Introduction to diabetes
Diabetes mellitus is characterized by abnormally high levels of sugar (glucose) in the blood.
When the amount of glucose in the blood increases, e.g., after a meal, it triggers the release of the hormone insulin from the pancreas. Insulin stimulates muscle and fat cells to remove glucose from the blood and stimulates the liver to metabolize glucose, causing the blood sugar level to decrease to normal levels.
In people with diabetes, blood sugar levels remain high. This may be because insulin is not being produced at all, is not made at sufficient levels, or is not as effective as it should be. The most common forms of diabetes are type 1 diabetes (5%), which is an autoimmune disorder, and type 2 diabetes (95%), which is associated with obesity. Gestational diabetes is a form of diabetes that occurs in pregnancy, and other forms of diabetes are very rare and are caused by a single gene mutation.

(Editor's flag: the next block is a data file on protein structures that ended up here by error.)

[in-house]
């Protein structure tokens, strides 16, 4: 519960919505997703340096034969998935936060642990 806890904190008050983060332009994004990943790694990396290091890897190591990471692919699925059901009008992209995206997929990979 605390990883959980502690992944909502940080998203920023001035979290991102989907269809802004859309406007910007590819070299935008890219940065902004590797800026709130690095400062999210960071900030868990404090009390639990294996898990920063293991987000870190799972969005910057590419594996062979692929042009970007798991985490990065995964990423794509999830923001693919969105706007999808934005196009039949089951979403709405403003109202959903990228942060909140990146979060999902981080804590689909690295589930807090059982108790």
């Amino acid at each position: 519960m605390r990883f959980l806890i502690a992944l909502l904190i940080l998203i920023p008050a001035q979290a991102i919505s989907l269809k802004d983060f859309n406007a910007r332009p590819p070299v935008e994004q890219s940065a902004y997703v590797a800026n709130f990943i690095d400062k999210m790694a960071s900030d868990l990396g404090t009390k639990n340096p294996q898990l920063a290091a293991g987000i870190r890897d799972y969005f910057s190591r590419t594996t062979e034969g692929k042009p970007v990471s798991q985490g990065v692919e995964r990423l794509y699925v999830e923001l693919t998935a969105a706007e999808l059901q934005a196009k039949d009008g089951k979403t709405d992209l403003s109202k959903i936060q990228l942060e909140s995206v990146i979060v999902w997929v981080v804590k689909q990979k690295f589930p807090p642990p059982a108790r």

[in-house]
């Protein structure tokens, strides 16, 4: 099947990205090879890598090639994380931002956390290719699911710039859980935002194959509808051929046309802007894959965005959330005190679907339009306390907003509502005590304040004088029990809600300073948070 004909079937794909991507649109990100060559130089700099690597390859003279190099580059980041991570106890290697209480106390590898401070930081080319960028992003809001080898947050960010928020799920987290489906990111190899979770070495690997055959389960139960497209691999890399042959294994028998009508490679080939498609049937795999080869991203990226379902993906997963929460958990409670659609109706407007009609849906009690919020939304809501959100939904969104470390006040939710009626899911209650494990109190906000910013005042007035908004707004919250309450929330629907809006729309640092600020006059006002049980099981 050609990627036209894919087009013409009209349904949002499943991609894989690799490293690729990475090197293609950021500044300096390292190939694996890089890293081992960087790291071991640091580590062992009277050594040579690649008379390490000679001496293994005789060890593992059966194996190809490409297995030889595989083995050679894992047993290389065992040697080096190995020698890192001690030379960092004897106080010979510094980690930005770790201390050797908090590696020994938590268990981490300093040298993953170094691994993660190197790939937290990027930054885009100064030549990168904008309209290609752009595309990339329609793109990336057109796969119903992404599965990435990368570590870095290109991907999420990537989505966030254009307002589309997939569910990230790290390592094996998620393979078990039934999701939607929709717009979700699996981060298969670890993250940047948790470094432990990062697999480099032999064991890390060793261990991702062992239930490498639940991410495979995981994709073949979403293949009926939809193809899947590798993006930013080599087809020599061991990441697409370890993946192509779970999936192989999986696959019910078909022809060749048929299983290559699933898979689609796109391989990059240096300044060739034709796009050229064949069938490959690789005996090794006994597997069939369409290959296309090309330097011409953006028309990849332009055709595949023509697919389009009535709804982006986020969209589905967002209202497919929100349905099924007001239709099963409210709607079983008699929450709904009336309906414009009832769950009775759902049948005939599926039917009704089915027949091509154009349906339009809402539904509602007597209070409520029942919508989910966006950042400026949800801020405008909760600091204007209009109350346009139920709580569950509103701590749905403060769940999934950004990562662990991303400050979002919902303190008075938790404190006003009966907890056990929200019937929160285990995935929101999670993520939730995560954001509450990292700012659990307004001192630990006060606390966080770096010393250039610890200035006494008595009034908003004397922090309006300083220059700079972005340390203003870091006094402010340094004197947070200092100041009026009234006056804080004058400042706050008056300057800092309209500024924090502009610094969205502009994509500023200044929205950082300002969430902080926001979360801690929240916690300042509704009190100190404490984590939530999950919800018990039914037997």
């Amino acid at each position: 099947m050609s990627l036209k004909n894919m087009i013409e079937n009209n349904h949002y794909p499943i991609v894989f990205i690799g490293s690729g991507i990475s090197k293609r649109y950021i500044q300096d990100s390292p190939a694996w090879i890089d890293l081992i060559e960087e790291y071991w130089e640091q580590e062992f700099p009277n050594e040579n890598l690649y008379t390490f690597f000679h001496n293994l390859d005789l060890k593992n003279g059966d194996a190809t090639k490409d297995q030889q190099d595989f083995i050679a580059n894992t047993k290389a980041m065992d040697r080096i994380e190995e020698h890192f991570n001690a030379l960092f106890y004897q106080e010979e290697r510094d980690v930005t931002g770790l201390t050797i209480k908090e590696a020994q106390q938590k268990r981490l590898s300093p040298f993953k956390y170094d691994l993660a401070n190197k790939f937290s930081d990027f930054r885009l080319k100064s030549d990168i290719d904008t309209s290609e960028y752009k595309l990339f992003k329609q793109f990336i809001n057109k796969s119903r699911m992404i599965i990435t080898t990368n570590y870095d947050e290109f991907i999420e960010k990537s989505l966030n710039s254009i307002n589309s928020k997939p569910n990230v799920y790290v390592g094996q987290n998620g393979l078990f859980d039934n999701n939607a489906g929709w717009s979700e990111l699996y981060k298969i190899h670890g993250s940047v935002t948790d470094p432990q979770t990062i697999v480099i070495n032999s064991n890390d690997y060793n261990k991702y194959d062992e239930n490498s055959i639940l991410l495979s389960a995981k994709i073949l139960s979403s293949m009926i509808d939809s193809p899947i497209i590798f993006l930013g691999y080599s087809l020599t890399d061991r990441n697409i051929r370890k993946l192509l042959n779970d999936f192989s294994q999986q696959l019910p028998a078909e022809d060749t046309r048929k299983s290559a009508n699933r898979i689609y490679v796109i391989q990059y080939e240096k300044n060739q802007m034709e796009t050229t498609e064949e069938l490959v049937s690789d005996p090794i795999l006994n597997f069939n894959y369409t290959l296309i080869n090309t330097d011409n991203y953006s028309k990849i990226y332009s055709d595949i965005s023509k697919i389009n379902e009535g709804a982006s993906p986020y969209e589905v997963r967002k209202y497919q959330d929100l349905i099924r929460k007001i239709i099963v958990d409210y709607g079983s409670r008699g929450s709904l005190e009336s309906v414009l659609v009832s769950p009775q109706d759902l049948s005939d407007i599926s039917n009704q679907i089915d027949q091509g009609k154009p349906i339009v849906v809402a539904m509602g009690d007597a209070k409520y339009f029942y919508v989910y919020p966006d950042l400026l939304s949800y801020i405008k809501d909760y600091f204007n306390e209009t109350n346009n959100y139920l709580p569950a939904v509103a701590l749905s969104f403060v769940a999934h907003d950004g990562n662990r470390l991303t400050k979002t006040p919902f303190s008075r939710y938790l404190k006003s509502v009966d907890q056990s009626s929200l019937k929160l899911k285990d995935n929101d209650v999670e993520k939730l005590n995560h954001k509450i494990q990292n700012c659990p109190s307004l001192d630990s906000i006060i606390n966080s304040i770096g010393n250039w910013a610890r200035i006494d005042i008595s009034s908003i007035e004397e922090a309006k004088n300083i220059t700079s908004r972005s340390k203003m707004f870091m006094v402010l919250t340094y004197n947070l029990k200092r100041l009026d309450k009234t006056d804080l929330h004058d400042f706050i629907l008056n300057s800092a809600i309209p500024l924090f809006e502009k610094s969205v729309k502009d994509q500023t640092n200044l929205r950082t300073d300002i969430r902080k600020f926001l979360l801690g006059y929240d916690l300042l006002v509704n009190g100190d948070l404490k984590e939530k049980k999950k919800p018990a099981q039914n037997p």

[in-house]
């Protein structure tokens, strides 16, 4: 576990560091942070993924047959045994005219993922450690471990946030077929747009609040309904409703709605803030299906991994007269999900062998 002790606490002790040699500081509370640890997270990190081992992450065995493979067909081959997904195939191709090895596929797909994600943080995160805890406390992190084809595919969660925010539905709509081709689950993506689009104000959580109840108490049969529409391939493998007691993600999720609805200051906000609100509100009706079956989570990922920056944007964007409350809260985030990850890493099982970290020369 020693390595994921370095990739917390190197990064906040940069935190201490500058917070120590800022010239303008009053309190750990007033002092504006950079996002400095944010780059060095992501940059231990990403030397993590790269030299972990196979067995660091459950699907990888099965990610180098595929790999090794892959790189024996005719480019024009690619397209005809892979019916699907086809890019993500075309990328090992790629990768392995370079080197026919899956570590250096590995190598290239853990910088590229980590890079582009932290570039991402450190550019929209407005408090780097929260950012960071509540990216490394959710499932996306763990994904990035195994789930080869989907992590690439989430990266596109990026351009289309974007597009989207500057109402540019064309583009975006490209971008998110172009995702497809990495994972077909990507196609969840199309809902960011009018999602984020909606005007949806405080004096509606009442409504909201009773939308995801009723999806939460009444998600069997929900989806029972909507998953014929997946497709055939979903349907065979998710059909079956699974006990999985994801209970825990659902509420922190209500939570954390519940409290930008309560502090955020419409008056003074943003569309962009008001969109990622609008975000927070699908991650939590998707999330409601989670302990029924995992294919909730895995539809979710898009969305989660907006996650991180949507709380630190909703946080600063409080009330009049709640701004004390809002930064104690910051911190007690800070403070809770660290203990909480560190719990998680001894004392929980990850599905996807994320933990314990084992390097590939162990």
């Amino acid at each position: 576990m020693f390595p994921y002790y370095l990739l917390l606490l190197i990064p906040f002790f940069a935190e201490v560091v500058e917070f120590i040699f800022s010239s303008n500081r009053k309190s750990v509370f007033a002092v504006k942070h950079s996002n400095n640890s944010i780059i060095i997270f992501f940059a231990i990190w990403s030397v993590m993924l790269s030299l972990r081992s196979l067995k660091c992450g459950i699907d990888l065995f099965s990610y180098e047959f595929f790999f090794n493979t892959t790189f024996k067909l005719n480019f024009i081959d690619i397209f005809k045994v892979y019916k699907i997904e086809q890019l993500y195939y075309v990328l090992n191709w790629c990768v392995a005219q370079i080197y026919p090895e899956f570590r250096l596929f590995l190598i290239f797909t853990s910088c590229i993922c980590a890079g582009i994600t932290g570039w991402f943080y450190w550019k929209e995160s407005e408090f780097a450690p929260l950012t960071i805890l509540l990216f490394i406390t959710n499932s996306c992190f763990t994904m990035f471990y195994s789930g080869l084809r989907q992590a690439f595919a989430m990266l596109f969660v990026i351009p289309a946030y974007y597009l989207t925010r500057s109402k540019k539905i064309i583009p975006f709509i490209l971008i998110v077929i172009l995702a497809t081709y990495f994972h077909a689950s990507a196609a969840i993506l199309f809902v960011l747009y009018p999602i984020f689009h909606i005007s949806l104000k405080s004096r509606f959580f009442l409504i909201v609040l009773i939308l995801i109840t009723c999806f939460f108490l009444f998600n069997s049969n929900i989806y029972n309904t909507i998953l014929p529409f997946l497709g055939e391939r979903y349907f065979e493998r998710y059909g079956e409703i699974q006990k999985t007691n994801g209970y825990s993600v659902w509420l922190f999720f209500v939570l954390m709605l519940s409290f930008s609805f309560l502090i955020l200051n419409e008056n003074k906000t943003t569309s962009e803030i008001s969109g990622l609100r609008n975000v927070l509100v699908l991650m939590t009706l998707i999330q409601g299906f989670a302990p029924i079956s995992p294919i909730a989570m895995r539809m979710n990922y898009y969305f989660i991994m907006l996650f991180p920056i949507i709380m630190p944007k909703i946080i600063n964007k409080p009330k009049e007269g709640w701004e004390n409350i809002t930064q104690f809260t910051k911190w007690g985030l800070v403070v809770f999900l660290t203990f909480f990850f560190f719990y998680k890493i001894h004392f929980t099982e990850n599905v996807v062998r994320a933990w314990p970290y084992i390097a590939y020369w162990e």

For many years, scientists have been searching for clues in our genetic makeup that may explain why some people are more likely to get diabetes than others are. "The Genetic Landscape of Diabetes" introduces some of the genes that have been suggested to play a role in the development of diabetes.